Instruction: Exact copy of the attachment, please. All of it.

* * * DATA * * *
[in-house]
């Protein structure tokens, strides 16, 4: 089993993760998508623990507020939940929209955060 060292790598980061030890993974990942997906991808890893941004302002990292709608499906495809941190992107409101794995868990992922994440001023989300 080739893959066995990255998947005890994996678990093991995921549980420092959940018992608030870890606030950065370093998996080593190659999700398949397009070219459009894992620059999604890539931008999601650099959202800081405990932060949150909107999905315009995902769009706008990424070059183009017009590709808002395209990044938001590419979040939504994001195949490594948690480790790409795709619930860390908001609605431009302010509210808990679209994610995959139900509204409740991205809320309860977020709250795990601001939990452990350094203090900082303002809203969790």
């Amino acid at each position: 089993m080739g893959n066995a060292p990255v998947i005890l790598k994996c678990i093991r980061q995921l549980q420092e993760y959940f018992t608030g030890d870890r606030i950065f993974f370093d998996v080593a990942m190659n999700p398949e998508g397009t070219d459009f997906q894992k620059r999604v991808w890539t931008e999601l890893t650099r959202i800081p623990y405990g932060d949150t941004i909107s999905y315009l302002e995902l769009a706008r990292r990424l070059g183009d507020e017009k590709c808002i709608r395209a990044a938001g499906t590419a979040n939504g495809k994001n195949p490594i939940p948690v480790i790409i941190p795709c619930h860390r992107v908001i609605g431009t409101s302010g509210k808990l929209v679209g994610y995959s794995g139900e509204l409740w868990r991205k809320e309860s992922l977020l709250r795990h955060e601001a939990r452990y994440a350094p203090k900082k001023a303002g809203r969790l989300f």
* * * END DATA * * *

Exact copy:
[in-house]
């Protein structure tokens, strides 16, 4: 089993993760998508623990507020939940929209955060 060292790598980061030890993974990942997906991808890893941004302002990292709608499906495809941190992107409101794995868990992922994440001023989300 080739893959066995990255998947005890994996678990093991995921549980420092959940018992608030870890606030950065370093998996080593190659999700398949397009070219459009894992620059999604890539931008999601650099959202800081405990932060949150909107999905315009995902769009706008990424070059183009017009590709808002395209990044938001590419979040939504994001195949490594948690480790790409795709619930860390908001609605431009302010509210808990679209994610995959139900509204409740991205809320309860977020709250795990601001939990452990350094203090900082303002809203969790």
């Amino acid at each position: 089993m080739g893959n066995a060292p990255v998947i005890l790598k994996c678990i093991r980061q995921l549980q420092e993760y959940f018992t608030g030890d870890r606030i950065f993974f370093d998996v080593a990942m190659n999700p398949e998508g397009t070219d459009f997906q894992k620059r999604v991808w890539t931008e999601l890893t650099r959202i800081p623990y405990g932060d949150t941004i909107s999905y315009l302002e995902l769009a706008r990292r990424l070059g183009d507020e017009k590709c808002i709608r395209a990044a938001g499906t590419a979040n939504g495809k994001n195949p490594i939940p948690v480790i790409i941190p795709c619930h860390r992107v908001i609605g431009t409101s302010g509210k808990l929209v679209g994610y995959s794995g139900e509204l409740w868990r991205k809320e309860s992922l977020l709250r795990h955060e601001a939990r452990y994440a350094p203090k900082k001023a303002g809203r969790l989300f």